• Nadia Giordana

Brooklyn Bridge

Esme Devault


It’s a long way down—


We start

on 5th Avenue:

all/that/claustrophobic/glitz.


You want a pair of $200 kicks—

so hey, okay kid

we get ‘em.

You carry that box the rest of the way.


We walk to Grand Central Terminal,

and eat our bag lunch

beneath the constellations

ceiling bluer,

stars brighter,

marble Earth down under.


On the platform,

we randomly choose between the 4, 5, and 6 lines.


A large black man says

“Oh, no-you don’t want the local.”

We take it anyway,

since it comes first,

and they’re all headed

in the same direction.


On the train

You and dad stand,

I sit,

and Phillip, a verbose

shaggy white homeless man from the platform,

he stands too.


My name is Phillip, he says, and I am the most articulate homeless man that you will ever meet. I am earning a computer science degree right here, right now, from this train. I broke my jaw at age 15 and my grandmother died. She raised me right. I can do any trigonometry problem in under 5 minutes. Except for some functions, which take 7 minutes. My name is Phillip. . .


All 6 feet, 1 inch of you

leans into me,

wary of this stranger.


We get off at the end of the line,

the Brooklyn Bridge stop.


Outside, street buskers perform acrobatics.

They line up six bystanders—

old/young/black/white/brown/beige/short/tall/girl/boy/fearless/shaking,

and jump

over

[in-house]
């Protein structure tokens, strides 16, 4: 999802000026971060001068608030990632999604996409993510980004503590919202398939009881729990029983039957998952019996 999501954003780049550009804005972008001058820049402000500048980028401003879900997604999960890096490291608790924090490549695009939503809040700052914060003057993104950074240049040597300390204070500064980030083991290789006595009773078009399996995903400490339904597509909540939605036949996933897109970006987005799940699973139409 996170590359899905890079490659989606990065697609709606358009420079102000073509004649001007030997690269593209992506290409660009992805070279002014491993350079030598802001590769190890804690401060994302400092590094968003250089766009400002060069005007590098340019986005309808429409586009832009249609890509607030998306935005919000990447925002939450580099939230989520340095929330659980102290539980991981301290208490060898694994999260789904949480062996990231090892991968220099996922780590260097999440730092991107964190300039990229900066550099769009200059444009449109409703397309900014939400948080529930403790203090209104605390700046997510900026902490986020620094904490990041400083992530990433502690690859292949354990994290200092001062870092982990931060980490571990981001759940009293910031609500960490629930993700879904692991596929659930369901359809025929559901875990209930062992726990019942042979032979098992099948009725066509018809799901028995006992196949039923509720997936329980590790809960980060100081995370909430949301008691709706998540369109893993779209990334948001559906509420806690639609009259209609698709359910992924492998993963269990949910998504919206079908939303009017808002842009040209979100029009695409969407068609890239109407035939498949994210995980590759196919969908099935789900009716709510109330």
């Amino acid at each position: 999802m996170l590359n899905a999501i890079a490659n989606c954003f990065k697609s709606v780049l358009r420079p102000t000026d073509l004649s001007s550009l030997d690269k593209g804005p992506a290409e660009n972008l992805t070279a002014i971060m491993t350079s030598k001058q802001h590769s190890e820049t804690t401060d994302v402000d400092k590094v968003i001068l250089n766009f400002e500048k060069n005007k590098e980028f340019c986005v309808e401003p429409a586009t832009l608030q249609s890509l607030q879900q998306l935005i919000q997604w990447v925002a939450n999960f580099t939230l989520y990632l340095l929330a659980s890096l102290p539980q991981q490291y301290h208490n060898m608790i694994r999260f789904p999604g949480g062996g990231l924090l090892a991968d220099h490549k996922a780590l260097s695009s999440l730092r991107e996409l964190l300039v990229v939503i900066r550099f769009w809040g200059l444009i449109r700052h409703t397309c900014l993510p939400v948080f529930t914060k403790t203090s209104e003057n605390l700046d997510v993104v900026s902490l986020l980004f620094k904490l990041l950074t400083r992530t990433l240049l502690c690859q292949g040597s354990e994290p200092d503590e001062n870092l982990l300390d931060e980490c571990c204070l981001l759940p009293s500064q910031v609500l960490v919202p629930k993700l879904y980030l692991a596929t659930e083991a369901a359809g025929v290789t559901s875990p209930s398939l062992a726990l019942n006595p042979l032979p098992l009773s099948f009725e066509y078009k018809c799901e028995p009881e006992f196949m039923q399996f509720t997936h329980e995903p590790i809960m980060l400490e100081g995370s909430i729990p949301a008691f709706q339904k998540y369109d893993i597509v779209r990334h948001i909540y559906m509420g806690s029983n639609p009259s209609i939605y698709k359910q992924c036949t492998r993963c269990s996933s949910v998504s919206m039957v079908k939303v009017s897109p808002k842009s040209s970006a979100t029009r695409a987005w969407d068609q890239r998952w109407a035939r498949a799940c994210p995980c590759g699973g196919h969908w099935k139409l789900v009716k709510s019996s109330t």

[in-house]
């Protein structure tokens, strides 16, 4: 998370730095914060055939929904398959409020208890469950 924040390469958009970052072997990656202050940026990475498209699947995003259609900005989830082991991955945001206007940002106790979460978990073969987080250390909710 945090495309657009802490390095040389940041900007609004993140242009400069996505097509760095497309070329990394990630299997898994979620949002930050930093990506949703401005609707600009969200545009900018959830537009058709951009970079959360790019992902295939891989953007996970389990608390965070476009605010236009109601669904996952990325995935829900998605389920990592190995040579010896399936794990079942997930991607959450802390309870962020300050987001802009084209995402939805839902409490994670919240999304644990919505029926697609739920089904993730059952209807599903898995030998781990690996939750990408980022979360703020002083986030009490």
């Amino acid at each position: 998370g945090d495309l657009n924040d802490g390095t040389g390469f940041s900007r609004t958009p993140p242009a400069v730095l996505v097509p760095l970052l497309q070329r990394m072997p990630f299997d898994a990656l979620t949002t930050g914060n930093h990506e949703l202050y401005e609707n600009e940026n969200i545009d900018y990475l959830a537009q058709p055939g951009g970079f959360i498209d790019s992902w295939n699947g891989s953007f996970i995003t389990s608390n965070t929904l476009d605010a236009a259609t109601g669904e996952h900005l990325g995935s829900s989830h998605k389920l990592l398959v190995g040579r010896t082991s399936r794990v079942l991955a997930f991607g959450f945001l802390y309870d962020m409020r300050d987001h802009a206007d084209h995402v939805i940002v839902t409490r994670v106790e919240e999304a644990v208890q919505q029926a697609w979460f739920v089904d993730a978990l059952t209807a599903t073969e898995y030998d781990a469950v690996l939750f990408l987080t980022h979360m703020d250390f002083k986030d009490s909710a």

all of them.


As we walk towards the bridge,

somebody’s Abuela

is selling juicy orange mango slices

jammed in little plastic sandwich bags.

I want some,

but don’t get them,

much to my later regret.


Many souvenirs:

two hats $10 , key chains, pashminas, Marilyn Monroe art.

Tokens waiting for someone else,

but not us.


We start the long march,

no trail, no tears, no death about it.

But so crowded—

even on this off-brand Monday.


But it’s not as cold as we thought it would be—

gray bag full of hats, gloves, scarves, and ear muffs,

slung over your shoulder.


On the bridge,

everyone is taking selfies—

Americans,

Chinese,

French,

Canadians,

Mexicans,

Nigerians,

South Africans,

Australians,

Japanese,

Koreans,

Dominicans,

Germans.


What do they see

in themselves?


We don’t do that.

Dad takes a picture—

you and me

walking away from him,

just like he always does.


“Does anyone jump?” you ask.

“Hope not,” I say, noticing

the gritty

hard

bridge road,

not water,

below.


It’s a long walk. You can see the Statue of Liberty from the top. Our feet hurt.


We arrive at DUMBO and eat pizza.


The ferry ride back is so fast.

You don’t look out the window

tired of me always mom-ing,

directing you

to

look, look, look.


Back on dry land, you look me straight in the eye and you say,

My name is Phillip. I am the most articulate homeless man you will ever meet.”


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